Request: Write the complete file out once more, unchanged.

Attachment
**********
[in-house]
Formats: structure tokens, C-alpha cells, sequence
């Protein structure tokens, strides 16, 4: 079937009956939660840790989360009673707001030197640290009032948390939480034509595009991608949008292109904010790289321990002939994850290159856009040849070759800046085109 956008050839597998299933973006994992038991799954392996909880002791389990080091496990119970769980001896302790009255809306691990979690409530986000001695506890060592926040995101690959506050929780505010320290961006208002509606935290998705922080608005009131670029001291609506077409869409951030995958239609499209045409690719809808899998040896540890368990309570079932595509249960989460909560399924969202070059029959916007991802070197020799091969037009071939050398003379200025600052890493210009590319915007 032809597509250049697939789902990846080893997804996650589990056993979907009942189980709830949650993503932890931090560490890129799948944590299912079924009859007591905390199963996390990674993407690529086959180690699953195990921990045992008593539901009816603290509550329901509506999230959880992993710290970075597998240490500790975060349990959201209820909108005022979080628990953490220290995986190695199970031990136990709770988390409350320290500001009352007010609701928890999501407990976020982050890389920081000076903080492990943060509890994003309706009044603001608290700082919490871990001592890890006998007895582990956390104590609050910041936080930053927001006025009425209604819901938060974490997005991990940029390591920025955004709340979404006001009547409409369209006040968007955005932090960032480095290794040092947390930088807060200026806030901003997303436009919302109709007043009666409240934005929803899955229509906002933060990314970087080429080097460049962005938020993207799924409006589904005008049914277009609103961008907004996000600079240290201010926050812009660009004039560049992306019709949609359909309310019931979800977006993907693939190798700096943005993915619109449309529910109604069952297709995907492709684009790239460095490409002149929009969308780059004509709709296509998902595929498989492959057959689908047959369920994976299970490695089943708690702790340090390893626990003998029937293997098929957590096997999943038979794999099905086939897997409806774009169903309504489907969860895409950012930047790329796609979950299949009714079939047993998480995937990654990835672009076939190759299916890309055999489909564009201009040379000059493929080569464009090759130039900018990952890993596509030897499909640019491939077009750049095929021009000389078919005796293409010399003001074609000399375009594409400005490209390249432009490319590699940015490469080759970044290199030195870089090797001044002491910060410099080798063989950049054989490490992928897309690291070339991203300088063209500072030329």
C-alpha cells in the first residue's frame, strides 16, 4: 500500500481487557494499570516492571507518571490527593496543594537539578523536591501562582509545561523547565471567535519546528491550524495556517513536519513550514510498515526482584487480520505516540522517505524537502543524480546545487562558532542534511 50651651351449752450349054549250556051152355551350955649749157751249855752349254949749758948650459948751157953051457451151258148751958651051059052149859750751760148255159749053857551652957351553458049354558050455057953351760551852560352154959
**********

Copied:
[in-house]
Formats: structure tokens, C-alpha cells, sequence
């Protein structure tokens, strides 16, 4: 079937009956939660840790989360009673707001030197640290009032948390939480034509595009991608949008292109904010790289321990002939994850290159856009040849070759800046085109 956008050839597998299933973006994992038991799954392996909880002791389990080091496990119970769980001896302790009255809306691990979690409530986000001695506890060592926040995101690959506050929780505010320290961006208002509606935290998705922080608005009131670029001291609506077409869409951030995958239609499209045409690719809808899998040896540890368990309570079932595509249960989460909560399924969202070059029959916007991802070197020799091969037009071939050398003379200025600052890493210009590319915007 032809597509250049697939789902990846080893997804996650589990056993979907009942189980709830949650993503932890931090560490890129799948944590299912079924009859007591905390199963996390990674993407690529086959180690699953195990921990045992008593539901009816603290509550329901509506999230959880992993710290970075597998240490500790975060349990959201209820909108005022979080628990953490220290995986190695199970031990136990709770988390409350320290500001009352007010609701928890999501407990976020982050890389920081000076903080492990943060509890994003309706009044603001608290700082919490871990001592890890006998007895582990956390104590609050910041936080930053927001006025009425209604819901938060974490997005991990940029390591920025955004709340979404006001009547409409369209006040968007955005932090960032480095290794040092947390930088807060200026806030901003997303436009919302109709007043009666409240934005929803899955229509906002933060990314970087080429080097460049962005938020993207799924409006589904005008049914277009609103961008907004996000600079240290201010926050812009660009004039560049992306019709949609359909309310019931979800977006993907693939190798700096943005993915619109449309529910109604069952297709995907492709684009790239460095490409002149929009969308780059004509709709296509998902595929498989492959057959689908047959369920994976299970490695089943708690702790340090390893626990003998029937293997098929957590096997999943038979794999099905086939897997409806774009169903309504489907969860895409950012930047790329796609979950299949009714079939047993998480995937990654990835672009076939190759299916890309055999489909564009201009040379000059493929080569464009090759130039900018990952890993596509030897499909640019491939077009750049095929021009000389078919005796293409010399003001074609000399375009594409400005490209390249432009490319590699940015490469080759970044290199030195870089090797001044002491910060410099080798063989950049054989490490992928897309690291070339991203300088063209500072030329």
C-alpha cells in the first residue's frame, strides 16, 4: 500500500481487557494499570516492571507518571490527593496543594537539578523536591501562582509545561523547565471567535519546528491550524495556517513536519513550514510498515526482584487480520505516540522517505524537502543524480546545487562558532542534511 50651651351449752450349054549250556051152355551350955649749157751249855752349254949749758948650459948751157953051457451151258148751958651051059052149859750751760148255159749053857551652957351553458049354558050455057953351760551852560352154959